The tides are turning, more than half a century ago, British architects built goliath structures across China and India, which still stand tall as a reminder of each country’s past, a legacy left behind by the British and a reminder of the rich, rowdy colonial history. As the financial axis tilts East, and much of the western infrastructure buckles under years of use, China the new power dragon has reared her head and offered to aid build modern buildings, bridges and towers for her colonial masters. This poses a possible answer to the question of whether and how China should help debt-ailed Europe, China’s largest trading partner
Seeking to grab opportunity, the Chairman of China Investment Corporation’s Lou Jiwei has an urgent need to find ways to invest the foreign exchange his nation is hoarding, Britain has an urgent need to stimulate growth and creaking, outdated infrastructure. So is this a partnership just waiting to happen?
“Now, infrastructure in Europe and the US badly needs more investment,” China Investment Corporation’s Lou Jiwei wrote in the Financial Times, explaining why China’s sovereign wealth fund wants to invest in improving infrastructure in Europe and the United States to spur global growth.
“Traditionally, Chinese involvement in overseas infrastructure projects has been as a contractor only. Now, Chinese investors also see a need to invest in, develop and operate projects,” he continued.
Mr Lou has about US$400bn (£256bn) of China’s huge foreign exchange reserves under his control and a mandate to invest it to earn decent returns for Beijing. UK Chancellor George Osborne is looking for a mere US$30bn for his National Infrastructure Plan (to invest in energy, water, transport and other infrastructure by 2015 in the UK) and needs to reassure voters that the UK can get back to growth. The US simultaneously needs at least US$2.2 trillion invested in repairing and rebuilding its infrastructure, Lou said, quoting data released by the British Treasury and the American Society of Civil Engineers.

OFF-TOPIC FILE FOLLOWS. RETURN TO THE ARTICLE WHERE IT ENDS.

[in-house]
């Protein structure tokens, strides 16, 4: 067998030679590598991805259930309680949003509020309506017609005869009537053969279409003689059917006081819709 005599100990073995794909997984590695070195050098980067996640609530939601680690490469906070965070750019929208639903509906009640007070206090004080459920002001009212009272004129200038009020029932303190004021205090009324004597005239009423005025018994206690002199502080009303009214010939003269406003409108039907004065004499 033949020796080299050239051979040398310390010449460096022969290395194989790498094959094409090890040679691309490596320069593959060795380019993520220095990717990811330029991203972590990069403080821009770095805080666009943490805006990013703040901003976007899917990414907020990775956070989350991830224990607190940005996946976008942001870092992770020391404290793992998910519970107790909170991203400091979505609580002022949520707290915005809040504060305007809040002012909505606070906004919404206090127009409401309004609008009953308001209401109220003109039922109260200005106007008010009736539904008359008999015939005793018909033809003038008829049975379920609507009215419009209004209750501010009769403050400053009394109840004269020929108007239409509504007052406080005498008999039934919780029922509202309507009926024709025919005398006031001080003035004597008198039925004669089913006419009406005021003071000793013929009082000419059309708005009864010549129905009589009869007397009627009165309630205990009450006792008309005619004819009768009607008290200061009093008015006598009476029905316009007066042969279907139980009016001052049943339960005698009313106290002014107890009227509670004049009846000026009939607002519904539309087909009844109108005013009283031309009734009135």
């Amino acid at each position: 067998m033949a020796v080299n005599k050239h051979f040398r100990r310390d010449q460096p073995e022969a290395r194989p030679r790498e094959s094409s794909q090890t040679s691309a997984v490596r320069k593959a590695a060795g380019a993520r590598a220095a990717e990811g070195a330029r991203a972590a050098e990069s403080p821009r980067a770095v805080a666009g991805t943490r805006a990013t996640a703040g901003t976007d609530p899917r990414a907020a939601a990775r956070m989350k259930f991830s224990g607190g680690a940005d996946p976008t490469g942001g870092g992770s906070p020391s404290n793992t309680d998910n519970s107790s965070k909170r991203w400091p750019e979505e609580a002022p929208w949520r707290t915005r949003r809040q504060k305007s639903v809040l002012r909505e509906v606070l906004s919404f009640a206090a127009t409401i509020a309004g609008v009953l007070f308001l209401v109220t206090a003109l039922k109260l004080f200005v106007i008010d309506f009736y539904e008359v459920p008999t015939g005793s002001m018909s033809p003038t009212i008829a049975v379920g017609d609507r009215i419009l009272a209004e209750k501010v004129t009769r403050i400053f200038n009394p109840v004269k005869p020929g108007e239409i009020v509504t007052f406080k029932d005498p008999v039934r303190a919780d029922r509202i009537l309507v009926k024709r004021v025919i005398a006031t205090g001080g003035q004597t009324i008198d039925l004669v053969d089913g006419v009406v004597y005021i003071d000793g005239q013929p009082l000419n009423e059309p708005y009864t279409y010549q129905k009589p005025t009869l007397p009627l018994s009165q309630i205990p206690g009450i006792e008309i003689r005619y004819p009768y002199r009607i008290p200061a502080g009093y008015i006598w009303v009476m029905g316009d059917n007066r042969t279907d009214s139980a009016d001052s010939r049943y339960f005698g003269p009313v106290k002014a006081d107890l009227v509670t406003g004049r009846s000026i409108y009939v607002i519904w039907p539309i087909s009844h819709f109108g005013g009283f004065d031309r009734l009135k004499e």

Spurring the US and UK to agree to China’s way of bailing the western powers out of their financial doldrums, in his article Lou Jiwei writes that “infrastructure spending is an important way to boost consumption, and it also acts as a spur to economic growth. One need only look at China to see what can be achieved… in the wake of the 2008 financial crisis, the government introduced a 4 trillian yuan economic stimulus package, with a large part of the money directed into infrastructure. As a result China’s annual economic growth rose from 6.8 percent to more than 10% from late 2008 to the end of 2009.”